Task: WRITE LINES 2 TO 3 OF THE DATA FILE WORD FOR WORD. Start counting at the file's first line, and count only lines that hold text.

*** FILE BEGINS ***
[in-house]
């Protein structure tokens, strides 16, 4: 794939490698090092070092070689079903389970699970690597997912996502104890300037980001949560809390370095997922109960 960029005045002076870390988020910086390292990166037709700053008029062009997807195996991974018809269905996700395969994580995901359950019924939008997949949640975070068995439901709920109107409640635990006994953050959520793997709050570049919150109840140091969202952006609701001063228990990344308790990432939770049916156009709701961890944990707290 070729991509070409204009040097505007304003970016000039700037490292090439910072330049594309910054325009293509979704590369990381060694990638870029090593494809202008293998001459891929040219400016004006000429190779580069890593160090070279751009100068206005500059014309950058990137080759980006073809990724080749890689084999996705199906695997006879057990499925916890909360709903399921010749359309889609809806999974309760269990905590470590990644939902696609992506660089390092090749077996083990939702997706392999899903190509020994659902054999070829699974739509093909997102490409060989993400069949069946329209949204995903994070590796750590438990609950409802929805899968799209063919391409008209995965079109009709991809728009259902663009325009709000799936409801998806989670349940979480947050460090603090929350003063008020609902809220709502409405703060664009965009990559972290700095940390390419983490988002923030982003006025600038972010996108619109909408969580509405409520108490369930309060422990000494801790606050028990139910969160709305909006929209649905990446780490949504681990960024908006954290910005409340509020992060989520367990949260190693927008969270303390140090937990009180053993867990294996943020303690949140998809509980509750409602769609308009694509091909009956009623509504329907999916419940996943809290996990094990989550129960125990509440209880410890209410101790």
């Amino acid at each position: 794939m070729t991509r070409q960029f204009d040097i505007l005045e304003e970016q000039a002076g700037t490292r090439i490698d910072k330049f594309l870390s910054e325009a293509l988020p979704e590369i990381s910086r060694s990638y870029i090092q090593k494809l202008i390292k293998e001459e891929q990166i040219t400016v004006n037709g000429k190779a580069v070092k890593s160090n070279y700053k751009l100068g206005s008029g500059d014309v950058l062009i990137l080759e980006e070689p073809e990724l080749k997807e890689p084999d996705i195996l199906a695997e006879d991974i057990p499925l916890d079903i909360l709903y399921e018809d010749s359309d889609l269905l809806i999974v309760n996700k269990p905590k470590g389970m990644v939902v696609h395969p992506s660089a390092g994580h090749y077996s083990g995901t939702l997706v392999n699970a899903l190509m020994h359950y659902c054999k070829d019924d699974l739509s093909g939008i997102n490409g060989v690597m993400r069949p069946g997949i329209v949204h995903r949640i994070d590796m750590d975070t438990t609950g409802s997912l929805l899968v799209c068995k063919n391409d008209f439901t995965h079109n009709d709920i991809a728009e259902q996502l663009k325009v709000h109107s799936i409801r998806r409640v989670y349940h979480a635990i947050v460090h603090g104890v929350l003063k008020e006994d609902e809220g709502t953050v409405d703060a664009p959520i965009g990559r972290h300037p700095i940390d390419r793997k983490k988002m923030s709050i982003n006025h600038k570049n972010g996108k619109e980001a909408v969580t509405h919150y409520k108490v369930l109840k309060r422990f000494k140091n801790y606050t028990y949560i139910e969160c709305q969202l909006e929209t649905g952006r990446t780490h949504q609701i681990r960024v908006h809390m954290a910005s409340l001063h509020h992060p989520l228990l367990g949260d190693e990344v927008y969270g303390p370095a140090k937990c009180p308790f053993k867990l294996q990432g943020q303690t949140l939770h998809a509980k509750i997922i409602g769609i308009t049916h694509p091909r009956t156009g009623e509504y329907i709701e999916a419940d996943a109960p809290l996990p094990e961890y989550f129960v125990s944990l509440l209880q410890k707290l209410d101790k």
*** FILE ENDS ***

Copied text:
């Protein structure tokens, strides 16, 4: 794939490698090092070092070689079903389970699970690597997912996502104890300037980001949560809390370095997922109960 960029005045002076870390988020910086390292990166037709700053008029062009997807195996991974018809269905996700395969994580995901359950019924939008997949949640975070068995439901709920109107409640635990006994953050959520793997709050570049919150109840140091969202952006609701001063228990990344308790990432939770049916156009709701961890944990707290 070729991509070409204009040097505007304003970016000039700037490292090439910072330049594309910054325009293509979704590369990381060694990638870029090593494809202008293998001459891929040219400016004006000429190779580069890593160090070279751009100068206005500059014309950058990137080759980006073809990724080749890689084999996705199906695997006879057990499925916890909360709903399921010749359309889609809806999974309760269990905590470590990644939902696609992506660089390092090749077996083990939702997706392999899903190509020994659902054999070829699974739509093909997102490409060989993400069949069946329209949204995903994070590796750590438990609950409802929805899968799209063919391409008209995965079109009709991809728009259902663009325009709000799936409801998806989670349940979480947050460090603090929350003063008020609902809220709502409405703060664009965009990559972290700095940390390419983490988002923030982003006025600038972010996108619109909408969580509405409520108490369930309060422990000494801790606050028990139910969160709305909006929209649905990446780490949504681990960024908006954290910005409340509020992060989520367990949260190693927008969270303390140090937990009180053993867990294996943020303690949140998809509980509750409602769609308009694509091909009956009623509504329907999916419940996943809290996990094990989550129960125990509440209880410890209410101790």
């Amino acid at each position: 794939m070729t991509r070409q960029f204009d040097i505007l005045e304003e970016q000039a002076g700037t490292r090439i490698d910072k330049f594309l870390s910054e325009a293509l988020p979704e590369i990381s910086r060694s990638y870029i090092q090593k494809l202008i390292k293998e001459e891929q990166i040219t400016v004006n037709g000429k190779a580069v070092k890593s160090n070279y700053k751009l100068g206005s008029g500059d014309v950058l062009i990137l080759e980006e070689p073809e990724l080749k997807e890689p084999d996705i195996l199906a695997e006879d991974i057990p499925l916890d079903i909360l709903y399921e018809d010749s359309d889609l269905l809806i999974v309760n996700k269990p905590k470590g389970m990644v939902v696609h395969p992506s660089a390092g994580h090749y077996s083990g995901t939702l997706v392999n699970a899903l190509m020994h359950y659902c054999k070829d019924d699974l739509s093909g939008i997102n490409g060989v690597m993400r069949p069946g997949i329209v949204h995903r949640i994070d590796m750590d975070t438990t609950g409802s997912l929805l899968v799209c068995k063919n391409d008209f439901t995965h079109n009709d709920i991809a728009e259902q996502l663009k325009v709000h109107s799936i409801r998806r409640v989670y349940h979480a635990i947050v460090h603090g104890v929350l003063k008020e006994d609902e809220g709502t953050v409405d703060a664009p959520i965009g990559r972290h300037p700095i940390d390419r793997k983490k988002m923030s709050i982003n006025h600038k570049n972010g996108k619109e980001a909408v969580t509405h919150y409520k108490v369930l109840k309060r422990f000494k140091n801790y606050t028990y949560i139910e969160c709305q969202l909006e929209t649905g952006r990446t780490h949504q609701i681990r960024v908006h809390m954290a910005s409340l001063h509020h992060p989520l228990l367990g949260d190693e990344v927008y969270g303390p370095a140090k937990c009180p308790f053993k867990l294996q990432g943020q303690t949140l939770h998809a509980k509750i997922i409602g769609i308009t049916h694509p091909r009956t156009g009623e509504y329907i709701e999916a419940d996943a109960p809290l996990p094990e961890y989550f129960v125990s944990l509440l209880q410890k707290l209410d101790k």